According to the office of Iran’s vice president of Science and Technology, so far 200 Afghan citizens have been vetted for this purpose.
A human resources official at the office said qualified candidates will be granted 3-, 5- and 10-year residency. Seyeyd Ali Hosseini added that those holding such a residency will be treated as Iranian citizens and enjoy all rights except the voting right.
Hosseini said Afghans who receive the special residency card will be employed as researchers and entrepreneurs at knowledge-based companies.
He noted that people from other countries like France, Spain, Syria, Lebanon and Iraq have received the special residency and they no longer need to extend their visas. Hosseini said some 100 prospective students who contested the Afghan university entrance exams were also identified and 80 students said they were willing to study in Iran for a Bachelor’s degree.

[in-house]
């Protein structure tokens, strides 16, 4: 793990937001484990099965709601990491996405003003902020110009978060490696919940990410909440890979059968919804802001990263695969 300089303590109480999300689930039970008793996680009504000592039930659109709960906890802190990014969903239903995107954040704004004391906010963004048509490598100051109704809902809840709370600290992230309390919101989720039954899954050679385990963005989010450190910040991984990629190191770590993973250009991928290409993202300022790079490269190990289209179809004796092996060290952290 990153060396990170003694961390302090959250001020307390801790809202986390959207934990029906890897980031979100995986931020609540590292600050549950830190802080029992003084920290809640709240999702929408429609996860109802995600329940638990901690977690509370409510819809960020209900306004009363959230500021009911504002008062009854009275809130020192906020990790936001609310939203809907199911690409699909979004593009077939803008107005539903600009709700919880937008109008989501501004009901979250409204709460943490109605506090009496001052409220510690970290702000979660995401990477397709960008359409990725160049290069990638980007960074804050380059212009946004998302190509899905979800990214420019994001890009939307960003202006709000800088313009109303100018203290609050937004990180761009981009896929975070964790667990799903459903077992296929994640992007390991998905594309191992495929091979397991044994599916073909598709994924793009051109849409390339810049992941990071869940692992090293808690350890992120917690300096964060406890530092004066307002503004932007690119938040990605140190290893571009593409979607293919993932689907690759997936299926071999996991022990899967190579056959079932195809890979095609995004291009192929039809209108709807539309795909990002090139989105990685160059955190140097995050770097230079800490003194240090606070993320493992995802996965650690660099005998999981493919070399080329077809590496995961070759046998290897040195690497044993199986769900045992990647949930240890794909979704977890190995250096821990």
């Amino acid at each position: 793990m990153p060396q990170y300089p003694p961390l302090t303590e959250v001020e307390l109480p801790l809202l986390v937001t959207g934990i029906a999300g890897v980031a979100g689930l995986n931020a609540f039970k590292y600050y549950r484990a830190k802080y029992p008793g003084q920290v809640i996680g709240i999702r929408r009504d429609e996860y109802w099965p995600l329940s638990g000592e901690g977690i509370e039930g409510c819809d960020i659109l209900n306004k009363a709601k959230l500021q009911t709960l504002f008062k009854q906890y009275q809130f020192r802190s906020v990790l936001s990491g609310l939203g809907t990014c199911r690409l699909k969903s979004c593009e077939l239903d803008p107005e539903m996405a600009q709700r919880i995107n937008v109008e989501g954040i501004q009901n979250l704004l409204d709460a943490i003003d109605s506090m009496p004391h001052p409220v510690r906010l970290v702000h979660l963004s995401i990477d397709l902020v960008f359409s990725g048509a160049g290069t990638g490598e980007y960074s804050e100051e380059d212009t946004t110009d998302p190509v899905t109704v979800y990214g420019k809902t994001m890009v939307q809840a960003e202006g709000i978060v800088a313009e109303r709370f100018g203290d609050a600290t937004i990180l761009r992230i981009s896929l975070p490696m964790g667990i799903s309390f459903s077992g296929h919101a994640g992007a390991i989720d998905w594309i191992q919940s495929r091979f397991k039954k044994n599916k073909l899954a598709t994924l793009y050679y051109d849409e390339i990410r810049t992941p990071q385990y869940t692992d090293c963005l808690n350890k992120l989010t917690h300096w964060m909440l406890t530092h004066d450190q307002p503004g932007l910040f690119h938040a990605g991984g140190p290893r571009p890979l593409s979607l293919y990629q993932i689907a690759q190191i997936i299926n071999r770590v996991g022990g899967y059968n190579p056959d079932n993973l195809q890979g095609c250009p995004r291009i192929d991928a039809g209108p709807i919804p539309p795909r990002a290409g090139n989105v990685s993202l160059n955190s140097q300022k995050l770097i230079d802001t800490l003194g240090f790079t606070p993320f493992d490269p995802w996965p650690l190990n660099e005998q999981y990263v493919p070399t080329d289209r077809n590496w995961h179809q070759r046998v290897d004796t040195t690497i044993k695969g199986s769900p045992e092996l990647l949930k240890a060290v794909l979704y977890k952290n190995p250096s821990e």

He said after obtaining a Bachelor’s degree, the students may apply for admission to graduate programs but their success in doing so depends on their performance as undergraduate students. That’s, Hosseini said, also the case with PhD candidates.